Kodak Ektra

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This article is about Kodak's 35mm camera from the 1940s. Kodak later reused the Ektra brand on inexpensive cameras for 110 film.

The Ektra is a very advanced 35mm rangefinder camera launched by Kodak USA in 1941. Before World War II, Kodak presented some really advanced cameras under the supervision of Joe Mihalyi, among which the Medalist, Super Six-20 and Bantam Special.

The Ektra is a 35mm coupled rangefinder camera. The shutter is of the focal plane type, with speeds from 1 to 1/1000 second, plus 'B', with horizontally travelling cloth curtains. The Ektra has a system of interchangeable magazine backs, allowing to change film in the middle of a roll. The advance lever is at the left of the magazine back, and needs two strokes. The release button is at the left of the top plate. It has been said that Mihalyi was left-handed, so all the camera was designed to be used by a left-handed person. However this theory is contradicted in notes on the camera at Chicago Photographic Collectors' Society.[1]

The viewfinder incorporates a zoom device, from 50 to 254mm. Only the 35mm lens needs an external lens to be put in front of the finder. The viewfinder also has a dioptric adjustment, from -3 to +3 diopters. The rangefinder of the Ektra has a very large base, but is not integrated in the viewfinder.

The Ektra has interchangeable lenses with a breech lock mount engaging a fine screw thread. All the lenses are named Ektar:

  • 35/3.3
  • 50/1.9, seven element
  • 50/3.5, four element
  • 90/3.5
  • 135/3.8
  • 153/4.5

All the lenses are coated, early ones only on the internal surfaces, and later on all the lens elements. A 254mm lens was planned but was apparently never produced. About 2000 of the 35mm, 90mm and 135mm were made, and 400 of the 153mm. The lens cases are very nice cylindrical aluminium boxes.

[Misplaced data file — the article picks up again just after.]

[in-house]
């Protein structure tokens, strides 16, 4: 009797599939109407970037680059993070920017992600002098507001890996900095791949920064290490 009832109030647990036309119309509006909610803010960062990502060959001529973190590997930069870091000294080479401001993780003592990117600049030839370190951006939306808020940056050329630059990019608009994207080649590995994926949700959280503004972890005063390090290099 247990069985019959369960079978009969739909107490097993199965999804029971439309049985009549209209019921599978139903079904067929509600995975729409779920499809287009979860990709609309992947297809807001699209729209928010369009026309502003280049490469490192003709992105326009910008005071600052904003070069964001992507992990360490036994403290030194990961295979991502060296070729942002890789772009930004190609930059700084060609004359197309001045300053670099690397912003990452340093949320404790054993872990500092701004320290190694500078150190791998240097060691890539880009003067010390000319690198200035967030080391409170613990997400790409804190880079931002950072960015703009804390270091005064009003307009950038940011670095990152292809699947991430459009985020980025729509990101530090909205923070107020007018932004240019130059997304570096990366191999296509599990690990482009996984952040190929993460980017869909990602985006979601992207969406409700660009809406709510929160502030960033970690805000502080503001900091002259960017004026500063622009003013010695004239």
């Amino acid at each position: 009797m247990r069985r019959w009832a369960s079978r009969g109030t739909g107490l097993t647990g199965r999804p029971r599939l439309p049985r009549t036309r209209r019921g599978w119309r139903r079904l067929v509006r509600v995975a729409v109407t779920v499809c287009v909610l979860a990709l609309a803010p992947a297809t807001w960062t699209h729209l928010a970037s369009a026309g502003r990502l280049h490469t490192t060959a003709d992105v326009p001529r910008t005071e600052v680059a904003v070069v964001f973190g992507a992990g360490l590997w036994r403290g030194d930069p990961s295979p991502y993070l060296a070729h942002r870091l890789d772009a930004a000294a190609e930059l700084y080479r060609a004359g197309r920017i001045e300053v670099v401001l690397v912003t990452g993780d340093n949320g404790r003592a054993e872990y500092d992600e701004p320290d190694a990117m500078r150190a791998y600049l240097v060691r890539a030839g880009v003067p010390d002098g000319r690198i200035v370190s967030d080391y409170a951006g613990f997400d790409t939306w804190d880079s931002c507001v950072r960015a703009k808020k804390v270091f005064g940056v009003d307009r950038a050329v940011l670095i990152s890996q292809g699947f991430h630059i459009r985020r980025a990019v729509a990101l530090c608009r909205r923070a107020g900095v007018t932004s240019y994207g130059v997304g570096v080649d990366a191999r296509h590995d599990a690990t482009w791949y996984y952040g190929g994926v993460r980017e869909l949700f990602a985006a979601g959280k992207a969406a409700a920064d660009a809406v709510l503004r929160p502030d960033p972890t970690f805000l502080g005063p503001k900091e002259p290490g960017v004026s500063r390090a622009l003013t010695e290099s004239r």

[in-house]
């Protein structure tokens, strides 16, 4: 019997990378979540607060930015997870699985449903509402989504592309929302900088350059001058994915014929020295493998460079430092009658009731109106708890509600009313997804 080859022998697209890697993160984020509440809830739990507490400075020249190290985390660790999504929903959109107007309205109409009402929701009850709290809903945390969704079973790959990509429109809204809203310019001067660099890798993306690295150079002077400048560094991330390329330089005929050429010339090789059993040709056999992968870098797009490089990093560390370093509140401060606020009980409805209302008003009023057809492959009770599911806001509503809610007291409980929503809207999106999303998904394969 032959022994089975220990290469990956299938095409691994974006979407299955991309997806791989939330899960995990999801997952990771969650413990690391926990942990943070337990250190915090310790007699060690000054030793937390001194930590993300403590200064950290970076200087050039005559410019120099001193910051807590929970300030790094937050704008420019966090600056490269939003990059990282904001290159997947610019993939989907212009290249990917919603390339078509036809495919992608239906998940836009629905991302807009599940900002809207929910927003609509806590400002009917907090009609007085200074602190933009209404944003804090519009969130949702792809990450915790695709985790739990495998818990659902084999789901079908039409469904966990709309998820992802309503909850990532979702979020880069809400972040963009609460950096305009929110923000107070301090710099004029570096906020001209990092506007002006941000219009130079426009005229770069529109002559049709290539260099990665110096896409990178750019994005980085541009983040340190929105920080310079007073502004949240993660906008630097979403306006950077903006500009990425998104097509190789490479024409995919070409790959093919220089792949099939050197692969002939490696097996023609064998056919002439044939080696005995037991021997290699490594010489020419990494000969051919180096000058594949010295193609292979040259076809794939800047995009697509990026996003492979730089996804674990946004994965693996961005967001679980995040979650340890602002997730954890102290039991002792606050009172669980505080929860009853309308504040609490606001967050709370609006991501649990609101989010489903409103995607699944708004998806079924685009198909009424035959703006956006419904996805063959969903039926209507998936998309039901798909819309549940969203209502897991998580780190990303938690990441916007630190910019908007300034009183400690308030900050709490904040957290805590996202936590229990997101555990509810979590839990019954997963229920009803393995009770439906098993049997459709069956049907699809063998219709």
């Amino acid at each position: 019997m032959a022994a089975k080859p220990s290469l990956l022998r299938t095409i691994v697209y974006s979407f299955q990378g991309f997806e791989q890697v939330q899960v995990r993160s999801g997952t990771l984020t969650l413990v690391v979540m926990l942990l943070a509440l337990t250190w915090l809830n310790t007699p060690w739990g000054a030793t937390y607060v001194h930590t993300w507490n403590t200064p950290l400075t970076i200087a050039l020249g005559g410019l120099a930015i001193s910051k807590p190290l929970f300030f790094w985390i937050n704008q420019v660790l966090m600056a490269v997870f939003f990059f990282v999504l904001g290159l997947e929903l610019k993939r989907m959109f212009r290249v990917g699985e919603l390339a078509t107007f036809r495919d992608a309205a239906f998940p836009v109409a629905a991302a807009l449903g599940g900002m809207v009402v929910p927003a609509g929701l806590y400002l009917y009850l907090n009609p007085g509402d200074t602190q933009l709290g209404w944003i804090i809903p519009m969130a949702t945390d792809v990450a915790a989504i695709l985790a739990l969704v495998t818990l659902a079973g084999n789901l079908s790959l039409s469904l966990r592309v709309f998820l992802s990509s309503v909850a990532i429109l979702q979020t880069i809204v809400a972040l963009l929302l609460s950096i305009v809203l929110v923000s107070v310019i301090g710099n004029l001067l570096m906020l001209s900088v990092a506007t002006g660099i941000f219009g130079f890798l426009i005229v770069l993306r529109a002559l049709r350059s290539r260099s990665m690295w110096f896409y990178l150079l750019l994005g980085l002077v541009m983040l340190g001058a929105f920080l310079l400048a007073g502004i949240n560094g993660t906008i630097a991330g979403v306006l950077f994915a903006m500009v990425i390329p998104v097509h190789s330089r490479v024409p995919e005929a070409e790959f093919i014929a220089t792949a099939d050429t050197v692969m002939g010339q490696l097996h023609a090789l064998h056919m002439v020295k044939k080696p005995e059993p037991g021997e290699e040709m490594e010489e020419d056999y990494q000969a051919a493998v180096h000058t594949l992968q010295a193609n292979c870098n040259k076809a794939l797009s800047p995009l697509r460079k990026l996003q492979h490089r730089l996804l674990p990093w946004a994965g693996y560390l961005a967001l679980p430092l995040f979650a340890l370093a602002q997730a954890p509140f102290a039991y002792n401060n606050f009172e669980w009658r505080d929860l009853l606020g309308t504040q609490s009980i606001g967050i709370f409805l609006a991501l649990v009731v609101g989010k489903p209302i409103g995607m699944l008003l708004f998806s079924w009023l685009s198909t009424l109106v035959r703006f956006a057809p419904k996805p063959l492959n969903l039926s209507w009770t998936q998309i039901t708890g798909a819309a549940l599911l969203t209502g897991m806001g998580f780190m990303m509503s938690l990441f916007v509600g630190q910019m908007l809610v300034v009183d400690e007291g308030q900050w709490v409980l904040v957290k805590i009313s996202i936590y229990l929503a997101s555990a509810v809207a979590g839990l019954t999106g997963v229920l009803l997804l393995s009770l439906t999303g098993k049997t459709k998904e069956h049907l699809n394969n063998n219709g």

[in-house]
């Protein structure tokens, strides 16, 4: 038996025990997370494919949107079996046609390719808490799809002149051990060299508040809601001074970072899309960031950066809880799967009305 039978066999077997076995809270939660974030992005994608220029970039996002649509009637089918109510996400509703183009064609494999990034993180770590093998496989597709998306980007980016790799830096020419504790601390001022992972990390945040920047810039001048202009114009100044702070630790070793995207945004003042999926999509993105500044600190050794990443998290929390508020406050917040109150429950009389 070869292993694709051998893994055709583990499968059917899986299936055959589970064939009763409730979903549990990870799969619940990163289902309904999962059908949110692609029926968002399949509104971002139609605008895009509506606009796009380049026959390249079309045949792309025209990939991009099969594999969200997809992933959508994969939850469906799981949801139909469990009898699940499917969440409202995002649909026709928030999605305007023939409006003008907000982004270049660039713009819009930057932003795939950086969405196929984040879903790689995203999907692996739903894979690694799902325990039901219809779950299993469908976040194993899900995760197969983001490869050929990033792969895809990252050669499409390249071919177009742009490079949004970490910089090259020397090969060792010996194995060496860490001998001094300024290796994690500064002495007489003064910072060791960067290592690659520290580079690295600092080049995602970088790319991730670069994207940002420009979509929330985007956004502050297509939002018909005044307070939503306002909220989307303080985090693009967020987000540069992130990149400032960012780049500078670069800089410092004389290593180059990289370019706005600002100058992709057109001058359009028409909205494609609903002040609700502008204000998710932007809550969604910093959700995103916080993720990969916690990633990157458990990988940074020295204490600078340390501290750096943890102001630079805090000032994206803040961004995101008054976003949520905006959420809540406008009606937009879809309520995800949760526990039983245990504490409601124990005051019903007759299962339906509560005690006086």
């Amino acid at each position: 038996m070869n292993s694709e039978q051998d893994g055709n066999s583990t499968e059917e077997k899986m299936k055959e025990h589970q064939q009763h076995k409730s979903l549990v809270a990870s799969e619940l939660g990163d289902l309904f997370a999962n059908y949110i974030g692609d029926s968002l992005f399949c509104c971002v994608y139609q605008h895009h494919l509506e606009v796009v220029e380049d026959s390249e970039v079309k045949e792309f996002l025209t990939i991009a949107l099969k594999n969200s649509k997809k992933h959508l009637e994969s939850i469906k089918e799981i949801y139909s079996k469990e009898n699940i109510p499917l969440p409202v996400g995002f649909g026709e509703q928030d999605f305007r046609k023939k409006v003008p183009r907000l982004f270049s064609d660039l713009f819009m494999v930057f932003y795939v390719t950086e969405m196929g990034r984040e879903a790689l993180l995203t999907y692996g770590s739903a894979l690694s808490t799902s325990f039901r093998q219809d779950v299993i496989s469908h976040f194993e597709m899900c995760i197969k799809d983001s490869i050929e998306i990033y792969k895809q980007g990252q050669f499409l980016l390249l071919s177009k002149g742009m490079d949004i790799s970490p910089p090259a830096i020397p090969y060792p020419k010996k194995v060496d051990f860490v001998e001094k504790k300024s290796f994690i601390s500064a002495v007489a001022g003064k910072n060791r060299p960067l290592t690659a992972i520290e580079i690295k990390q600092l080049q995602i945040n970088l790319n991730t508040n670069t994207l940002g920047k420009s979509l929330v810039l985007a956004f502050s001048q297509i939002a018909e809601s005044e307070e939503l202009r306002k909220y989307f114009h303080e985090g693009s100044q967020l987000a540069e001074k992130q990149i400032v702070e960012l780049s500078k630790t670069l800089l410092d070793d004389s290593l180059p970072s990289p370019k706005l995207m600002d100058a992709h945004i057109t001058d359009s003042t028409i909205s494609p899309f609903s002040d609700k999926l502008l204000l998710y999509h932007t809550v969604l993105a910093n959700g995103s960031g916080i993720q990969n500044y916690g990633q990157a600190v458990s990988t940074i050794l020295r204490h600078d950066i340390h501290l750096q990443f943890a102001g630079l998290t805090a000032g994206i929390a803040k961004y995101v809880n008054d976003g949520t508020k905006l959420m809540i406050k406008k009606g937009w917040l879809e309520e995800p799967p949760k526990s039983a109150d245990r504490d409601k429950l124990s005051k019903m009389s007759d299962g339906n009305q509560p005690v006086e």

An Ektra was sold at Christie's with lenses including a 50/1.9 and a 90/3.5 marked Television Ektanon instead of Ektar.[2] According to notes at Golden Age Television Recreations, these lenses were adapted for some RCA television cameras.[3] The notes state that the lens mounts were adapted to fit the TV cameras' lens turret, but in the example at Christie's, the 50/1.9 lens is mounted on the camera body, so either this is incorrect (i.e. no adaptation was required) or some TV Ektanon lenses were sold unadapted.

A lens marked Wollensak-Dumont 50mm f/1,5 Raptar was been offered at auction by Breker.[4] It is described in the auctioneer's notes as perhaps a prototype lens for the Ektra, made to a Steinheil lens design. However it has no focusing ring and a 40.5mm screw mount, so is not a functional lens for the Ektra.

Accessories for the Ektra include:

  • waist level brilliant finder (shoe mounted)
  • angle finder (shoe mounted)
  • magazine back
  • ground glass back
  • flash unit
  • close focusing rangefinder
  • synchronized flash
  • tripod clearance head

About 2500 Ektra were sold, and it was advertised until 1948.

An improved version called Ektra II was planned, three of them are known to exist. They incorporate a built in lens for the 35mm lens, and can mount a magazine back with a spring driven motor.


  1. 'The Experts and the Eastman Kodak Ektra Camera', article by K. Kekatos at Kodak Classics
  2. Ektra outfit including body serial no 3609 and both 50/1.9 and 90/3.5 Television Ektanon lenses, sold at Sale 9777: Cameras and Photographic Equipment the Property of Dr S.M. Sorrell, on 1 April 2003.
  3. See Kodak equipment offered for hire at the Golden Age Television Recreations (archived).
  4. Wollensak-Dumont 50/1.5 Raptar, described as a prototype for the Ektar, to a design by Steinheil; sold at the sale Photographica and Film, on 30 September 2006, by auction Team Breker (listing at the LiveAuctioneers site).